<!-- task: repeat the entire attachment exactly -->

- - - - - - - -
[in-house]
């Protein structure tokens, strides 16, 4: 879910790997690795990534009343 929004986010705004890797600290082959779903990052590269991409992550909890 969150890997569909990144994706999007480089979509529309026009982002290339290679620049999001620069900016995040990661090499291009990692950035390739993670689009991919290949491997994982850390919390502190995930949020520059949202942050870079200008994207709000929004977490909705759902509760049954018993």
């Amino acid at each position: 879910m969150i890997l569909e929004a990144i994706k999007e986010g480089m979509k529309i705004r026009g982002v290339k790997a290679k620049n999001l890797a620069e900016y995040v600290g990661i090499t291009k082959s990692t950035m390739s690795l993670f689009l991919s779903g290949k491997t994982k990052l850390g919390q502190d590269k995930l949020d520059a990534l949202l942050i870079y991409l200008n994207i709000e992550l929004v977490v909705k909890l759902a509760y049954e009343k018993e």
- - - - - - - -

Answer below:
[in-house]
């Protein structure tokens, strides 16, 4: 879910790997690795990534009343 929004986010705004890797600290082959779903990052590269991409992550909890 969150890997569909990144994706999007480089979509529309026009982002290339290679620049999001620069900016995040990661090499291009990692950035390739993670689009991919290949491997994982850390919390502190995930949020520059949202942050870079200008994207709000929004977490909705759902509760049954018993």
């Amino acid at each position: 879910m969150i890997l569909e929004a990144i994706k999007e986010g480089m979509k529309i705004r026009g982002v290339k790997a290679k620049n999001l890797a620069e900016y995040v600290g990661i090499t291009k082959s990692t950035m390739s690795l993670f689009l991919s779903g290949k491997t994982k990052l850390g919390q502190d590269k995930l949020d520059a990534l949202l942050i870079y991409l200008n994207i709000e992550l929004v977490v909705k909890l759902a509760y049954e009343k018993e």